How to Avoid Click Fraud in Mobile Marketing Campaigns

In the last column, we saw how targeting mobile Internet campaigns is vastly different from traditional (including Internet) media planning methodologies. This time we’ll discuss how to use intelligent mobile ad serving technology to manage and optimise campaign ROIs for brands.

Once we know where to reach the desired consumer, we will need to think about what to say and how to say it. There’s a lot of work involved in understanding consumer insights, understanding brand equity, and delivering the product benefits.

However, consumers always have their own opinions and we can only find out their attitudes to a campaign creative from the post report after the campaign is over. It is always good to know how consumers react to your advertising during the campaign, as it’s a bit too late if you can only analyse after. What would you say?

To avoid wasted budgets on creative that don’t work, “pay per click” might be an option. When placing mobile banners through a mobile ad network, advertisers might be allowed to develop a number of different ad creatives (i.e., different communication messages or artwork such as different focus on product benefits, etc.) and have each version rotated and evaluated on a real-time basis. The mobile ad serving system will then record each creative’s CTR and serve the best performing banner based on its priority level.

The brilliant part is if one week after a campaign starts and we know more consumers click a branding oriented banner rather than a pricing oriented banner, the advertiser can now add more branding related creatives to the rotation pool and enhance campaign effectiveness. This means brands can now react to the market in real time and manage CTR during the campaign period.

But the pay per click model has an important issue to overcome – click fraud. The Internet industry’s average click fraud rate rose to more than 22 percent during the third quarter of 2010, according to a recent report from Click Forensics.

Brands certainly don’t want this to happen on mobile. So before an advertiser considers performance-based mobile Internet campaigns, there are a few questions to ask the mobile publisher or ad network:

1. Will the ad serving platform block traffic from fixed Internet?

With browsers like Opera, users are able to access mobile sites through their computers as well. This provides click fraud a chance to cheat the system. The ideal situation would be that users don’t see mobile ads when they access the mobile site content from their computer using Opera or similar browsers.

2. Does the ad serving platform enable frequency caps?

Mobile frequency caps are not based on IP address or cookies (since many mobile devices do not support cookies). Instead, they are based on a unique ID transferred from a SIM card (which is similar to the Web metric for a unique visitor). This means if anyone wants to cheat, he would have to prepare a large quantity of SIM cards and change it in and out of different phones every time. In most cases, this is not a practical situation.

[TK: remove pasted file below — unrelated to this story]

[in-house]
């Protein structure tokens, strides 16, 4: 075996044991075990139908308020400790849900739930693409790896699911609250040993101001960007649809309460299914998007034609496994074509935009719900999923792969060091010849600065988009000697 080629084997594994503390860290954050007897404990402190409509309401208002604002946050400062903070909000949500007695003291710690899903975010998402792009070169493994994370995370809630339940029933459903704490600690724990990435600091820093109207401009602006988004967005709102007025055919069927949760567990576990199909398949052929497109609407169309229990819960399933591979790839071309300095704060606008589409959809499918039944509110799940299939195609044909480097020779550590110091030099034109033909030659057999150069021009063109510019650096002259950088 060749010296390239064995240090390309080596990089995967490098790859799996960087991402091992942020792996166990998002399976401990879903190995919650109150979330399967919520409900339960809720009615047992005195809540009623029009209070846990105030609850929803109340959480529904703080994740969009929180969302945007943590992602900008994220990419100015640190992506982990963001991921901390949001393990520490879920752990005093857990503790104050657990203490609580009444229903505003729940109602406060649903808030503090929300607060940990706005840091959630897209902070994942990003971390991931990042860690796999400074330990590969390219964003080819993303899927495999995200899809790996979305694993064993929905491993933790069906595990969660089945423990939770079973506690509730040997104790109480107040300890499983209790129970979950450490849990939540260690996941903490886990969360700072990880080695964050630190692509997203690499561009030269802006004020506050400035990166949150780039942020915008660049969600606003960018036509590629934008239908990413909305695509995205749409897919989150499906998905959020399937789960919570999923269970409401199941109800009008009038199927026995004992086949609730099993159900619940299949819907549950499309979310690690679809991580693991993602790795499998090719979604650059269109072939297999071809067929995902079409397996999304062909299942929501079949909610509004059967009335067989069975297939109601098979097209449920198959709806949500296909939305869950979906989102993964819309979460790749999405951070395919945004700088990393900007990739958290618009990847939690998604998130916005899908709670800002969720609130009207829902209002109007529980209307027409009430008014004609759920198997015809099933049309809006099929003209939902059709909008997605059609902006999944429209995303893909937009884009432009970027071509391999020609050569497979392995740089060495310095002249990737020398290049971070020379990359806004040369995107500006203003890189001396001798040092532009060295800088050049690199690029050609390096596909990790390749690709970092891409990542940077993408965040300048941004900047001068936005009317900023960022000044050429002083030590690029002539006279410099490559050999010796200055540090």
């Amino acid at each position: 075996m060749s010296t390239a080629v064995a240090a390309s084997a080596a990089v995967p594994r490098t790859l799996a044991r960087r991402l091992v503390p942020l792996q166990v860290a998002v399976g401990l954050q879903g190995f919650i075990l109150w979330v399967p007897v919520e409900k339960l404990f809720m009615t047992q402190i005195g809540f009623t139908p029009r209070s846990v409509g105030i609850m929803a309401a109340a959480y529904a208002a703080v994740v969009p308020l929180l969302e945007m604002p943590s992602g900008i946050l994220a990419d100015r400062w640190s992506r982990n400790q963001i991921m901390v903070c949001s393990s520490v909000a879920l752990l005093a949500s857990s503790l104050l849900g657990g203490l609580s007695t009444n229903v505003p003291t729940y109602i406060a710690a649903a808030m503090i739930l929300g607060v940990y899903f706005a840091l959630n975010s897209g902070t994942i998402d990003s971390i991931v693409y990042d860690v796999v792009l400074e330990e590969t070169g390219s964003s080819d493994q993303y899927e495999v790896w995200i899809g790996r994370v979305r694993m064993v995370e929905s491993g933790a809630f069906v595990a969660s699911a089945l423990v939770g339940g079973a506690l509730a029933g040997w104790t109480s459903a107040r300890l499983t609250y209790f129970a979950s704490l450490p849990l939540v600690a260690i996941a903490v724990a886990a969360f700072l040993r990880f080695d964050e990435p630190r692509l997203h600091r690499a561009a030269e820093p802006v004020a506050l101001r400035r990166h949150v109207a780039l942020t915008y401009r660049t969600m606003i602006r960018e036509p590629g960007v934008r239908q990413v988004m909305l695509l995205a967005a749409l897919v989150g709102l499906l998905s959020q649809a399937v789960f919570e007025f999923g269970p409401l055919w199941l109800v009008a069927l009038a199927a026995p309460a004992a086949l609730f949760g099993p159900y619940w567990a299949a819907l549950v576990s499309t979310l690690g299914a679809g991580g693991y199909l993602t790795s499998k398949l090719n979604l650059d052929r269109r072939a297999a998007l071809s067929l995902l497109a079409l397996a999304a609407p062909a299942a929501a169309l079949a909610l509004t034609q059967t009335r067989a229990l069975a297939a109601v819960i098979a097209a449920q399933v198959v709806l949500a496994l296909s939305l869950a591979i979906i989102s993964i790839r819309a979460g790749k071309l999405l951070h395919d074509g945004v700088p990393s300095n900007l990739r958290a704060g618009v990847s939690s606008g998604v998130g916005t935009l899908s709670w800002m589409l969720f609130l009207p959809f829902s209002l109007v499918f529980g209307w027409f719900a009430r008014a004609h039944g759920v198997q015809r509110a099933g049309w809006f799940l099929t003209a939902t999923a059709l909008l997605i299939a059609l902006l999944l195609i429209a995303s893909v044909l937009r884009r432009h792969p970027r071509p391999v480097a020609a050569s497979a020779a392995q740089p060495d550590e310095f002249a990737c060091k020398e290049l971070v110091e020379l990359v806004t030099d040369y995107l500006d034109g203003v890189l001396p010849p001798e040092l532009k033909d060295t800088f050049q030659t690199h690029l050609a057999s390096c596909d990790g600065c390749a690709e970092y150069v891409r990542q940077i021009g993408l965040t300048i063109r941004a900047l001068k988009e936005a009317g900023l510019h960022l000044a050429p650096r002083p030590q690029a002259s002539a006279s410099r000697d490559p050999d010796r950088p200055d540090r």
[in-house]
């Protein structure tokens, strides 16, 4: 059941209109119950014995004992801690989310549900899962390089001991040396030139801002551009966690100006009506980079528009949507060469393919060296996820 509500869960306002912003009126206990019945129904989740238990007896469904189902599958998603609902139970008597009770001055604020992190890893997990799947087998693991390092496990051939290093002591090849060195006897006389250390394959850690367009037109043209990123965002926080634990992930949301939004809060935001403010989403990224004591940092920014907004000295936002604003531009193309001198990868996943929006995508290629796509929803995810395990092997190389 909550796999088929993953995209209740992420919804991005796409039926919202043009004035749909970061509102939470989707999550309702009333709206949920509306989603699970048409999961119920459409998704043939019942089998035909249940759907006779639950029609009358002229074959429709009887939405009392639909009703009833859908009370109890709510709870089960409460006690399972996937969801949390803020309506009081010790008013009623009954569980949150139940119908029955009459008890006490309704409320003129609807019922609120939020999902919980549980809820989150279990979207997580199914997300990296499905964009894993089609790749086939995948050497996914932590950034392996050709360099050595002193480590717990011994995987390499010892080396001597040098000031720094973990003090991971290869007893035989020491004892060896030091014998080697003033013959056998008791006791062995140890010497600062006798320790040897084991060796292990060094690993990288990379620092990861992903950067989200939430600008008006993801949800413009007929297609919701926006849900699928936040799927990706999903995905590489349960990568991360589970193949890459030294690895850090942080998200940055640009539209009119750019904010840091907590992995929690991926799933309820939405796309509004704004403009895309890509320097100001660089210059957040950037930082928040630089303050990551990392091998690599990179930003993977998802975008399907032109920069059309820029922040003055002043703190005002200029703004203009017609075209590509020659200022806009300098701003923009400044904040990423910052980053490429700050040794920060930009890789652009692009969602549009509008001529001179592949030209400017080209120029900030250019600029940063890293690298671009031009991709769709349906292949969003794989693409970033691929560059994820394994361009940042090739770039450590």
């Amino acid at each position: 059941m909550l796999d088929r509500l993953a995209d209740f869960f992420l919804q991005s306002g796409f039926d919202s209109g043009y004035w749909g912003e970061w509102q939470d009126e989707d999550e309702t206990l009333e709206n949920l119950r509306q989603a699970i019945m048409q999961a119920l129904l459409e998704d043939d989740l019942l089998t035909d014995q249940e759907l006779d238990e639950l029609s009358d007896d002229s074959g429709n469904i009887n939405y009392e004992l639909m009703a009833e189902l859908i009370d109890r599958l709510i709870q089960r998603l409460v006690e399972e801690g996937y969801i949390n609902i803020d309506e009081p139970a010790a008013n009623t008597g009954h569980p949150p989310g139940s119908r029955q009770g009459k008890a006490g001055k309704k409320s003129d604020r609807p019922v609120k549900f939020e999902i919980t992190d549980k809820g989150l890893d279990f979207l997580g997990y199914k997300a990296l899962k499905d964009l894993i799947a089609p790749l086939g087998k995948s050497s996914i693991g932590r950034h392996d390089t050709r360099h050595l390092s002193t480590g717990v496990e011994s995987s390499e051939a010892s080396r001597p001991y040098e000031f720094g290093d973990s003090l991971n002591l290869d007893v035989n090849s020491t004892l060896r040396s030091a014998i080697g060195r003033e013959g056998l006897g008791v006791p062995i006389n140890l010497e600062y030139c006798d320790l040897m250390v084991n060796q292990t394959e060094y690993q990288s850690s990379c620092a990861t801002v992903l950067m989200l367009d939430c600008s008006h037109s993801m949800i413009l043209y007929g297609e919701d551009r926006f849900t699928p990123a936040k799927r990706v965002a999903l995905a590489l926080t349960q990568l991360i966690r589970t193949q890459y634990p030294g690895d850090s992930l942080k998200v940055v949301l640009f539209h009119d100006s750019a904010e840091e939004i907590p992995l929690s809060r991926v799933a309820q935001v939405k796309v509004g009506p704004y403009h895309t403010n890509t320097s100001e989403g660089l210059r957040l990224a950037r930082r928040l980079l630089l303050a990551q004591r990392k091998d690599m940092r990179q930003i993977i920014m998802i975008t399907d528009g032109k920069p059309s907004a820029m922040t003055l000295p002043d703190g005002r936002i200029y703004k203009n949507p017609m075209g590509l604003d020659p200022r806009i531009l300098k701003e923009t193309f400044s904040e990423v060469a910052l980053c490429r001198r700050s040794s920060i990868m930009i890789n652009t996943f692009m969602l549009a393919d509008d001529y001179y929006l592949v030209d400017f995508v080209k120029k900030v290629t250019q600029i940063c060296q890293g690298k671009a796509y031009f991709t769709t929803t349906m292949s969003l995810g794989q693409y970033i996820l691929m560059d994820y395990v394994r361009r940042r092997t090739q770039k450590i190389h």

3. Is there a third-party tracking system available?

From ad serving tracking to mobile site traffic monitoring, this would provide reliable data to calculate and understand if CTRs are maintained at reasonable levels. Third-party tracking also helps to identify if the chosen media is effective or not.

One more tip on frequency caps for mobile. Unlike the Web, where frequency caps are used to avoid invalid traffic from automated cookies, it is more difficult to cheat on mobile Internet. Therefore, by placing frequency caps on impressions, clicks and downloads for each unique visitor, this can be a very useful tool to help advertisers maximise consumers within a fixed budget frame.

How does it work? For example, consumer A has seen campaign A’s banner for more than five times a day when he is browsing the mobile Web but he has never clicked. Consumer B on the other hand has clicked the same campaign ads three times already.

Should we continue to serve the same ad to them? The answer might be no. Because consumer A is obviously not interested in this campaign; and since consumer B already clicked the banner three times, it’s pretty safe to assume the message has been delivered.

With the frequency cap function, both consumers will not see this campaign within the same mobile ad network again. And the impression or click saved can be served to people who have not viewed this campaign yet. Now, how does that sound?

Today’s mobile marketing is not just about fancy creatives and applications. When it comes down to mobile media planning, it requires a lot of innovative yet basic serving technology to make it intelligent and improve ROI of every dollar invested.

So far, we have covered how to do targeting and how to serve ads effectively using new mobile ad serving technologies, which are the fundamentals of every mobile campaign.

In our next column, we will explore how to make a mobile campaign work through better interaction design and consumer experience on the mobile Internet.

Related reading

A QR code which leads to the URL for the ClickZ article about QR codes. Meta.